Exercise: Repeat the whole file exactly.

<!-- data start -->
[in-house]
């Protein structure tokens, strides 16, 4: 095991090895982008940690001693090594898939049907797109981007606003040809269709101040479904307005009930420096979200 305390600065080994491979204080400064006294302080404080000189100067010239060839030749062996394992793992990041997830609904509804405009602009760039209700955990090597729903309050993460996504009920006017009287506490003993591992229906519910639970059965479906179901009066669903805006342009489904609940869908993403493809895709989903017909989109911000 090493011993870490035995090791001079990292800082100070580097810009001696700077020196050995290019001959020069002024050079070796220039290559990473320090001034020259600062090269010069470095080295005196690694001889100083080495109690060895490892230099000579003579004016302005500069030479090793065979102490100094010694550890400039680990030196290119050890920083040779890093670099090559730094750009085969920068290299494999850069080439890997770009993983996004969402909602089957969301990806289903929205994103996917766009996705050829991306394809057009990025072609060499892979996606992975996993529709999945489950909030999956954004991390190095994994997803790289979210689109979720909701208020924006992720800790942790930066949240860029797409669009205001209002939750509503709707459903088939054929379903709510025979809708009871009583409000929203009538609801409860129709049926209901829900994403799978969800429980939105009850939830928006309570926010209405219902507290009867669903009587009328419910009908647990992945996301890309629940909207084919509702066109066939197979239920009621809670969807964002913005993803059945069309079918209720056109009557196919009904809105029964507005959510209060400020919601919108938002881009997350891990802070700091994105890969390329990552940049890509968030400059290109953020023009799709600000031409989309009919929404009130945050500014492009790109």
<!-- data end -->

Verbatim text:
[in-house]
């Protein structure tokens, strides 16, 4: 095991090895982008940690001693090594898939049907797109981007606003040809269709101040479904307005009930420096979200 305390600065080994491979204080400064006294302080404080000189100067010239060839030749062996394992793992990041997830609904509804405009602009760039209700955990090597729903309050993460996504009920006017009287506490003993591992229906519910639970059965479906179901009066669903805006342009489904609940869908993403493809895709989903017909989109911000 090493011993870490035995090791001079990292800082100070580097810009001696700077020196050995290019001959020069002024050079070796220039290559990473320090001034020259600062090269010069470095080295005196690694001889100083080495109690060895490892230099000579003579004016302005500069030479090793065979102490100094010694550890400039680990030196290119050890920083040779890093670099090559730094750009085969920068290299494999850069080439890997770009993983996004969402909602089957969301990806289903929205994103996917766009996705050829991306394809057009990025072609060499892979996606992975996993529709999945489950909030999956954004991390190095994994997803790289979210689109979720909701208020924006992720800790942790930066949240860029797409669009205001209002939750509503709707459903088939054929379903709510025979809708009871009583409000929203009538609801409860129709049926209901829900994403799978969800429980939105009850939830928006309570926010209405219902507290009867669903009587009328419910009908647990992945996301890309629940909207084919509702066109066939197979239920009621809670969807964002913005993803059945069309079918209720056109009557196919009904809105029964507005959510209060400020919601919108938002881009997350891990802070700091994105890969390329990552940049890509968030400059290109953020023009799709600000031409989309009919929404009130945050500014492009790109």